Is Kieran Hebden living out a producer’s traditional career arc – in reverse? Not for Mr. Four Tet a handful of timely bangers knocked out on a Playstation in a bedsit, a gentle rinsing from the majors chasing ever diminishing returns on the genre du jour, followed by a retreat to fuss free, purposeful DJ tracks and finally a string of worthy, thoughtful, jazz-inspired 12s that only a handful of DJs play and even less Wire readers consume? OK, so this is more than a little reductive but Hebden, it seems, is heading in the other direction. Having started out with experimental post-rockers Fridge he went on to fix gamelans, thumb pianos and acoustics to crunchy hip-hop, invented ‘folktronica’ (ew!) in the process and established himself as the go-to guy for any given ‘out there’ indie remix. Last time we checked – this would be his headline set at Green Man Festival last year, sonic compass admittedly slightly adrift following 12 hours of weirdy beardy folk – he was playing what sounded to all intents and purposes like melodic, but indisputably functional, dance-to tech house. Go figure.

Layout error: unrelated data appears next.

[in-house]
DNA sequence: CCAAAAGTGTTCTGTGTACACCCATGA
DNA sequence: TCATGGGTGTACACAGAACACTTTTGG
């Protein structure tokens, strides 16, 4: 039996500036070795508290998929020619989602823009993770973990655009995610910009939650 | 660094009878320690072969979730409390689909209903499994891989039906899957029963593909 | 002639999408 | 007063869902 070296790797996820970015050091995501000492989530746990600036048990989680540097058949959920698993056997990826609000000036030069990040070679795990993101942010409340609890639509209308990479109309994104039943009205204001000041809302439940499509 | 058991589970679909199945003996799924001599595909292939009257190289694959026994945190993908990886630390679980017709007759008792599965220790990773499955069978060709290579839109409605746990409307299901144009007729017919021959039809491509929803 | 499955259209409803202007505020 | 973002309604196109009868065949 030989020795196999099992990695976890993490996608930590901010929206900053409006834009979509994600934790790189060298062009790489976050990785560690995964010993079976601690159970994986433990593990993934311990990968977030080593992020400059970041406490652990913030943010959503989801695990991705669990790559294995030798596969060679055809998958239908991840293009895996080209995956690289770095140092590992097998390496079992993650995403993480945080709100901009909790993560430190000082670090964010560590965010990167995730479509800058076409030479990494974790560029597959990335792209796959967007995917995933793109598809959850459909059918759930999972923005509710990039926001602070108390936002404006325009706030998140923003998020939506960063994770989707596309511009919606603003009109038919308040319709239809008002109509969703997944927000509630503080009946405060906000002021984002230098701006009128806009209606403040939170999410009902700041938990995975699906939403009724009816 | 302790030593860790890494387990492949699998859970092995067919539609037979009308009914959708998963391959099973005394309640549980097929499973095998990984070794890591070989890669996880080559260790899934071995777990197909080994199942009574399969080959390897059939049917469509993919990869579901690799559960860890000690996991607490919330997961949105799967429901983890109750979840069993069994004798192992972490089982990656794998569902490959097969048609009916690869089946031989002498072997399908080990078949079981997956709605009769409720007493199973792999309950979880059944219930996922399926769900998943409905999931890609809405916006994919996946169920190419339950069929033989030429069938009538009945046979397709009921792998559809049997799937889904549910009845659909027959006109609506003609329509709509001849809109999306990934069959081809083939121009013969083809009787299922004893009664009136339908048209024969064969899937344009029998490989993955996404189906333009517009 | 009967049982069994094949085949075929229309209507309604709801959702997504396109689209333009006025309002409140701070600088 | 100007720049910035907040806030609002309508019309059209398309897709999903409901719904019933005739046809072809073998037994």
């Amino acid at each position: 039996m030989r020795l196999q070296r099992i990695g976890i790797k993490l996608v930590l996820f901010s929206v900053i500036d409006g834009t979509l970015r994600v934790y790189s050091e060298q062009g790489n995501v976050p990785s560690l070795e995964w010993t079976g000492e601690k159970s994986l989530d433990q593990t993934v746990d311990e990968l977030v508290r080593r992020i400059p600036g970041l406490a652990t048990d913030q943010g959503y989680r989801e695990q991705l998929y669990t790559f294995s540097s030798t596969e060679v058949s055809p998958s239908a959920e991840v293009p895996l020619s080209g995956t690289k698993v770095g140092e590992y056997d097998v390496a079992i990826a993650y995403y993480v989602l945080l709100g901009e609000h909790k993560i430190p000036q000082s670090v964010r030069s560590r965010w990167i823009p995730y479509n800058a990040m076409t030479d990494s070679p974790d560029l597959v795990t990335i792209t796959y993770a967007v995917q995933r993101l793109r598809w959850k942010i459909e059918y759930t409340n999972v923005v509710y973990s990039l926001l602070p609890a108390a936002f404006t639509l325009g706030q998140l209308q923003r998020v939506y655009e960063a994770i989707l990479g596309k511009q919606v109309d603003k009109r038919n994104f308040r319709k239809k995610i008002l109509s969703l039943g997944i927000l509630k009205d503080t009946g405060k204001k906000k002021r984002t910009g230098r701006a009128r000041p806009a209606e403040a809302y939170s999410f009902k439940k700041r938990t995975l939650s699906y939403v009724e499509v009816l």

Hebden though, happily acknowledges the influence club orientated music has had on his sound since ‘Everything Ecstatic’ in 2005, having held down two London residencies in that time; one in the lounge at the End with Border Community and one of his own at Plastic People – name checked and eulogised here with a bubbling, bucolic jam all of its own. The resultant ‘There is Love In You’ – his 6th full length album, whilst hardly stuffed with thumping peak timers, is easily his grooviest and most accessible to date. The pastoral textures, impossibly humanistic programming and unerring melodic suss is still unmistakably Hebden, but apparitions of contemporary house and techno are everywhere: explicitly in 110-120 BPM tempo and soft 4/4 chug that underpins many of these tracks and implicitly in the synth led instrumentation and tumbling arpeggios of ‘Circling’ and scrambled glitch of ‘Sing’. Furthermore, where on previous albums musical themes might spill across the usual 8 or 16 bar mesh, drifting amongst each other like bursts of pollen scattering to the wilds, the approach here is altogether more metred; tracks unpack themselves succinctly and methodically and set amongst his busy, knitted percussion it feels like there’s more space for the music itself to breathe. It’s less demanding than ‘Rounds’ and ‘Pause’ but no less engrossing. Only on closer ‘She Just Likes to Fight’ does the 4/4 kick seem incongruent, heavy handed even alongside its mellifluous guitars, chimes and chattering percussion and the feeling is that Hebden could mash ballroom and reggae together and it would still sound effortless and sophisticated. Wherever is he heading next one wonders?